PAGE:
AMD has released a x86-64bit technology simulator, designed to give resellers the ability to evaluate the software code prior to the release of its forthcoming processors.
Referred to as SimNow!, the application is specifically designed for Bios vendors, tools developers, operating system manufacturers and application providers. It is designed to create an accurate model of a computer system from a programmer's view.
SimNow! is based on the AMD Athlon processor with added x86-64 architecture support. The simulator includes the ability to debug kernels without having access to 64bit processors. Codenamed Hammer, this feature is not planned for release until the end of 2001.
The x86-64 technology is mainly designed to improve the performance of memory-hungry applications, such as large databases and simulation engines, that are currently limited by the 4Gb addressing limitations of 32bit architecture.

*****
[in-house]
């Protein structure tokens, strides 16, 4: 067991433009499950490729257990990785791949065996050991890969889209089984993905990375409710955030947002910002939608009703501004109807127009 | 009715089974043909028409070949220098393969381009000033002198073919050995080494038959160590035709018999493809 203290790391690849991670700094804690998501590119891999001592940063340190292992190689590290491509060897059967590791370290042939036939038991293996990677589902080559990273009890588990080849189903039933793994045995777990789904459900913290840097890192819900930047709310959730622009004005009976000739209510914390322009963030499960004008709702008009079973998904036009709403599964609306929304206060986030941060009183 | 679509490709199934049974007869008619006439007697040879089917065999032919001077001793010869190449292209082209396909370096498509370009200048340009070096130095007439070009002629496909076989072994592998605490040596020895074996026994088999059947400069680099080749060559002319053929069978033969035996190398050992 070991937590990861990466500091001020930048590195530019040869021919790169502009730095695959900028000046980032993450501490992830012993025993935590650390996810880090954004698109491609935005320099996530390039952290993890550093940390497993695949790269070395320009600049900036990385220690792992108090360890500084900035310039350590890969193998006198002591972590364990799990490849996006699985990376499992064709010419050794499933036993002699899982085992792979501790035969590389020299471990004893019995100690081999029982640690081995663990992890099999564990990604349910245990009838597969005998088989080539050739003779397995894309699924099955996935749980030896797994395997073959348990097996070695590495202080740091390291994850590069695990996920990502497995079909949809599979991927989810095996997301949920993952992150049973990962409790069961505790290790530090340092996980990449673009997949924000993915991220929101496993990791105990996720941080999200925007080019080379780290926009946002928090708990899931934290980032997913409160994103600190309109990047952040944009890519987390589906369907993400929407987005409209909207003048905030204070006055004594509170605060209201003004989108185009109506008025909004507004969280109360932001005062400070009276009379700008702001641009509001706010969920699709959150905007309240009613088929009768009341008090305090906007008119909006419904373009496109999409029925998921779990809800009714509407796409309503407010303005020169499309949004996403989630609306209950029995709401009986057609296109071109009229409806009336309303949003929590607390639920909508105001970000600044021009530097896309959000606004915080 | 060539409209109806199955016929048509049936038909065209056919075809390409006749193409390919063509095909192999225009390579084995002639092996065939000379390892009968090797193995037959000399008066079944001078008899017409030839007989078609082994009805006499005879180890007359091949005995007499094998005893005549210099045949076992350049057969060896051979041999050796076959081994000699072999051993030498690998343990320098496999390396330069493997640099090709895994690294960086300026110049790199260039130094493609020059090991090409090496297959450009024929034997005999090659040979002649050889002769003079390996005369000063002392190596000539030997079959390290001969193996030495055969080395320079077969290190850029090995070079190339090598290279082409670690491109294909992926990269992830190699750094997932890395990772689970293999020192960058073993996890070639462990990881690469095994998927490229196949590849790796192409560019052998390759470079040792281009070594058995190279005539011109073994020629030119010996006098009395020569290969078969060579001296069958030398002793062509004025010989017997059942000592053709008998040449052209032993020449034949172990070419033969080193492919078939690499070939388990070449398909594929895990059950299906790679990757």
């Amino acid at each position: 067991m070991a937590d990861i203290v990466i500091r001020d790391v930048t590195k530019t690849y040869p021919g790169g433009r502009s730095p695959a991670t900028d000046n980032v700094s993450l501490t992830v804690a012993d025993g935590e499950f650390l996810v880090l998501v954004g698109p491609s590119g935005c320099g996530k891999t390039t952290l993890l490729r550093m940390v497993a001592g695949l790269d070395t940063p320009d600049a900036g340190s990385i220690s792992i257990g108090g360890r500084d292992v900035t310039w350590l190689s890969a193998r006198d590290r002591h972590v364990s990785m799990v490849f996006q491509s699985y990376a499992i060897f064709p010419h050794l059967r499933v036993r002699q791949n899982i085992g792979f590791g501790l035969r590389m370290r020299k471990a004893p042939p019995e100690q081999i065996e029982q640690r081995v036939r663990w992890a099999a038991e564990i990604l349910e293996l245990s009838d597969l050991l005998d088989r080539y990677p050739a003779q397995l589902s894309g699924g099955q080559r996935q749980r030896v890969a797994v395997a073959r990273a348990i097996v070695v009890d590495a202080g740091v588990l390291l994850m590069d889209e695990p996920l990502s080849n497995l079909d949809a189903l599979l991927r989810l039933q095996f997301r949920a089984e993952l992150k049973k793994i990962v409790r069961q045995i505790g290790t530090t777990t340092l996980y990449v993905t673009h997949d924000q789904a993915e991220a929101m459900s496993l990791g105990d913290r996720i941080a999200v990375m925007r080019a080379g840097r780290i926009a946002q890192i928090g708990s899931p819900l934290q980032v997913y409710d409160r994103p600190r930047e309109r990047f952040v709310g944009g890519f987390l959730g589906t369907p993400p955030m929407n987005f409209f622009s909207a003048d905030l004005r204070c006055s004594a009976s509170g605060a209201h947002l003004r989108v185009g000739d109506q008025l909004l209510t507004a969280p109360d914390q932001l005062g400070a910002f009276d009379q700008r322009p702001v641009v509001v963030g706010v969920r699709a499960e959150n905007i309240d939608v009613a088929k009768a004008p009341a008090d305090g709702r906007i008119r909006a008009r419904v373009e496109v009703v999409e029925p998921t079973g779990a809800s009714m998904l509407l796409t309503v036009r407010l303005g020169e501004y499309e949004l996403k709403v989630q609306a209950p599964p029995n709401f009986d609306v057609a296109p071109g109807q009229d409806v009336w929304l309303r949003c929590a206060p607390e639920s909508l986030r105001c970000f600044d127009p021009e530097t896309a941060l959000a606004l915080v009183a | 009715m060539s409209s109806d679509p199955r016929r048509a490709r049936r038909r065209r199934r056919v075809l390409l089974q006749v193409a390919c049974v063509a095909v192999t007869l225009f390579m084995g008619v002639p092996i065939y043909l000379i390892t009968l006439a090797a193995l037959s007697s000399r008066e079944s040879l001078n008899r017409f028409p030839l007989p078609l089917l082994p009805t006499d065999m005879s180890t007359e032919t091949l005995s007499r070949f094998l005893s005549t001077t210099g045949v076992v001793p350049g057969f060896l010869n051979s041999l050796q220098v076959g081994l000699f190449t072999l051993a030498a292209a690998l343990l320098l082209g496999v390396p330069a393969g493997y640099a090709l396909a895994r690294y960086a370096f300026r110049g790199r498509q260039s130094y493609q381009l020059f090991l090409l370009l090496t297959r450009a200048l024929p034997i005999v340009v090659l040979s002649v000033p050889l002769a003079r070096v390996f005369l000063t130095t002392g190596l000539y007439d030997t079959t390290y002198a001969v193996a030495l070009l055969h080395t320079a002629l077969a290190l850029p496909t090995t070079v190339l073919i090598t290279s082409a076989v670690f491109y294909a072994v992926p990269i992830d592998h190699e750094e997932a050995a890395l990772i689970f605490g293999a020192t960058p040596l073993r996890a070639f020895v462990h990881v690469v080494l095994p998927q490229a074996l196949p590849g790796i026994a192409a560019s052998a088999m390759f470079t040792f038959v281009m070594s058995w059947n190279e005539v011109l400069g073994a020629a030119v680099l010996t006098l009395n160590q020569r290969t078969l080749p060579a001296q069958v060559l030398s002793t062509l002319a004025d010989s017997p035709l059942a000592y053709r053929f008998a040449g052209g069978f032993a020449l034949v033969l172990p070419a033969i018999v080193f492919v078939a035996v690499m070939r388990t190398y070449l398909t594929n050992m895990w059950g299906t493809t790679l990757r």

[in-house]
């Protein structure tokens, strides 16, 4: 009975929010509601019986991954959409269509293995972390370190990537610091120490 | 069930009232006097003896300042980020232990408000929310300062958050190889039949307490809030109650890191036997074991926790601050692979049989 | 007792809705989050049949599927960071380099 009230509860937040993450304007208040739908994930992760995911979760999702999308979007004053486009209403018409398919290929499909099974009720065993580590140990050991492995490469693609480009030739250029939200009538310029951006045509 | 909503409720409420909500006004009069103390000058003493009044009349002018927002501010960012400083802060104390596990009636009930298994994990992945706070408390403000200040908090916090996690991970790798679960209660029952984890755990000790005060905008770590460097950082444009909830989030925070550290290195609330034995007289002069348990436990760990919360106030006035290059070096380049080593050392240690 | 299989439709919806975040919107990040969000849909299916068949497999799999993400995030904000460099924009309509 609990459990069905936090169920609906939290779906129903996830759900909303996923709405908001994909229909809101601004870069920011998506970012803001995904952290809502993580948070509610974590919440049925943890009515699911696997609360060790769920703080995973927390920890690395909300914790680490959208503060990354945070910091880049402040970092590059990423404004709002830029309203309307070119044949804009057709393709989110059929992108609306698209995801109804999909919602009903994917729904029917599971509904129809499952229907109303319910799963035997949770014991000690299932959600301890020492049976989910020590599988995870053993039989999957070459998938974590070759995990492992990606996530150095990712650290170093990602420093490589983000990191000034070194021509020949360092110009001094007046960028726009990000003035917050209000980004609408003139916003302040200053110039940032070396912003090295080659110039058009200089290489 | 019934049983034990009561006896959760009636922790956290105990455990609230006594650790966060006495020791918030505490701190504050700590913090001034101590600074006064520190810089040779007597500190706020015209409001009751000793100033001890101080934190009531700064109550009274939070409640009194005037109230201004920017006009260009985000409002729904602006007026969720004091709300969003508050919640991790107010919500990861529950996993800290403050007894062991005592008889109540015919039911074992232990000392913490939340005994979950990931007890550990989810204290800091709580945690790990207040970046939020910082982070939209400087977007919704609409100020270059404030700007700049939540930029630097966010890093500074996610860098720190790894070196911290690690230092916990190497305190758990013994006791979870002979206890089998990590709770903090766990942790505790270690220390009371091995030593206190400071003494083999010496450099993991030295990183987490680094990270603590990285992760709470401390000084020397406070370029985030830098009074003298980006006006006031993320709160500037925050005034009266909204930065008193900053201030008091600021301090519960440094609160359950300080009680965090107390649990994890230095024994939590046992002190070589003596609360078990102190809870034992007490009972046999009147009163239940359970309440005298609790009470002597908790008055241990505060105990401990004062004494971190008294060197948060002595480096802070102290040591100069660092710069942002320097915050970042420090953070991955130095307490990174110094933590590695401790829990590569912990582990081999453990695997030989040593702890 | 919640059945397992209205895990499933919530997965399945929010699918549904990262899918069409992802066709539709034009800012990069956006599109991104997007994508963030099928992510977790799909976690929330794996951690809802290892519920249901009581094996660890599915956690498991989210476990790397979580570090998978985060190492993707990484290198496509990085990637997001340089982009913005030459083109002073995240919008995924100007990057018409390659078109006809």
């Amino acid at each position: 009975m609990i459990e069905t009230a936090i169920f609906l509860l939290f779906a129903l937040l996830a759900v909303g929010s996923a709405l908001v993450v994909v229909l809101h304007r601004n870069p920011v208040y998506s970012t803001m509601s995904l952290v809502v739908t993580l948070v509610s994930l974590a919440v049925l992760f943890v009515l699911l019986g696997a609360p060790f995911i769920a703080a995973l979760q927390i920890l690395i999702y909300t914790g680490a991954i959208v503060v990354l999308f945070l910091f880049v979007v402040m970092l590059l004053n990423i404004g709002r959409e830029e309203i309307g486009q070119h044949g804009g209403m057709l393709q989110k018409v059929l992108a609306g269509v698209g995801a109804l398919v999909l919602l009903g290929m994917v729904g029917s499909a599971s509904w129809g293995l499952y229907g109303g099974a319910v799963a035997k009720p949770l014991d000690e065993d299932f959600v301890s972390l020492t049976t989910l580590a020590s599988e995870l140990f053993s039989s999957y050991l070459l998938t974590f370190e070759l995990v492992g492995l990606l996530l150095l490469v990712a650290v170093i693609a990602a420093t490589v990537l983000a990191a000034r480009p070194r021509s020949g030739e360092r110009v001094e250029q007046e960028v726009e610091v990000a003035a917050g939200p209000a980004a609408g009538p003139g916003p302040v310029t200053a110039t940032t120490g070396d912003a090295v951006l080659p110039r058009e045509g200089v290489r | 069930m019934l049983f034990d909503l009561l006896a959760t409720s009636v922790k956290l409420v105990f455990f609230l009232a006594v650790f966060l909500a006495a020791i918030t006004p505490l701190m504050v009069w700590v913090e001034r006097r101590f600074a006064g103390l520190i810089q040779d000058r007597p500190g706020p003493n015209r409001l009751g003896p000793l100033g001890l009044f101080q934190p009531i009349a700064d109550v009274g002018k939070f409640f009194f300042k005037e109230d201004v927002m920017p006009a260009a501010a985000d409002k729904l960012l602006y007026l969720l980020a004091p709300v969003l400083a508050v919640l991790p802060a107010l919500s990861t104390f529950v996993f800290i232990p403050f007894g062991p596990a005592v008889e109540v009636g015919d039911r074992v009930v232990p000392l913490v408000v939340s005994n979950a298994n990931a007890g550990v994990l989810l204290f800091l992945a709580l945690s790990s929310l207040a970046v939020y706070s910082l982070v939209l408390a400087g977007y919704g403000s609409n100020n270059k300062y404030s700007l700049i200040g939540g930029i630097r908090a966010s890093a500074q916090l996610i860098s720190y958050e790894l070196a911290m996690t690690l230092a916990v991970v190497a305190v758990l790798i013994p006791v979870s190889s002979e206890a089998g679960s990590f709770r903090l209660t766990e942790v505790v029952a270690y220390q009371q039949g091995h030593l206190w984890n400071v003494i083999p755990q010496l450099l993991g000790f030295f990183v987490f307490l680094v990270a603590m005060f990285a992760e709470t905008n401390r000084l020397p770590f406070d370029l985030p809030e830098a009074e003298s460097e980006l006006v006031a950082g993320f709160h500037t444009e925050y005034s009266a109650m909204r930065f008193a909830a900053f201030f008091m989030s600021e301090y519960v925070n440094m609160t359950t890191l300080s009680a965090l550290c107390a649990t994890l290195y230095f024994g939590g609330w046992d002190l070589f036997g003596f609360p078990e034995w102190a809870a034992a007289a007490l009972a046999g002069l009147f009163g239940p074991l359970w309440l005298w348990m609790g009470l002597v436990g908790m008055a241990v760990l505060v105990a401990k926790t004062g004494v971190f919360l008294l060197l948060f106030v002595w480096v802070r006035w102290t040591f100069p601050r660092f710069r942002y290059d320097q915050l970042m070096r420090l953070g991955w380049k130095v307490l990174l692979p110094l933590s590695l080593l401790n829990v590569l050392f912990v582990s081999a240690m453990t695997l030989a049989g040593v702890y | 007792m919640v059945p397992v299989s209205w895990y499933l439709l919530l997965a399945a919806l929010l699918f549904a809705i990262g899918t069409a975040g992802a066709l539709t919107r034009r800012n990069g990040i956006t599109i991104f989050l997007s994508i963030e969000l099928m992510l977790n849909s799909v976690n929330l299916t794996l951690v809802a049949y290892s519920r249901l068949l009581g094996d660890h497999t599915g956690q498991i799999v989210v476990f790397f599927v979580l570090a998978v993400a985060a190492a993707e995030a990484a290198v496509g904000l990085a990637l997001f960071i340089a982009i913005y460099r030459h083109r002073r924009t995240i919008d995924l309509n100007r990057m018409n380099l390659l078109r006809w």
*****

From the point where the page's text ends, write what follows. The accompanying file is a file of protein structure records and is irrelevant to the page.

AMD's 64bit processors will be programmed to automatically detect whether a program requires 32bit or 64bit and change accordingly.
"AMD designed and built the SimNow! simulator to provide developers of x86-64bit technology with tools for debugging code and applications prior to the release of the Hammer family of x86-64 technology-enabled processors," said Richard Heye, general manager at AMD.
Markus Rex, vice-president of development at Linux software developer SuSE, said: "AMD has taken a revolutionary approach by involving the open source community so early in the design process of its 64bit technology. With access to the simulator, all Linux developers can help to ensure a fast port of x86-64 technology."
The AMD SimNow! simulator is available free at www.x86-64.org.
First published in Computer Reseller News
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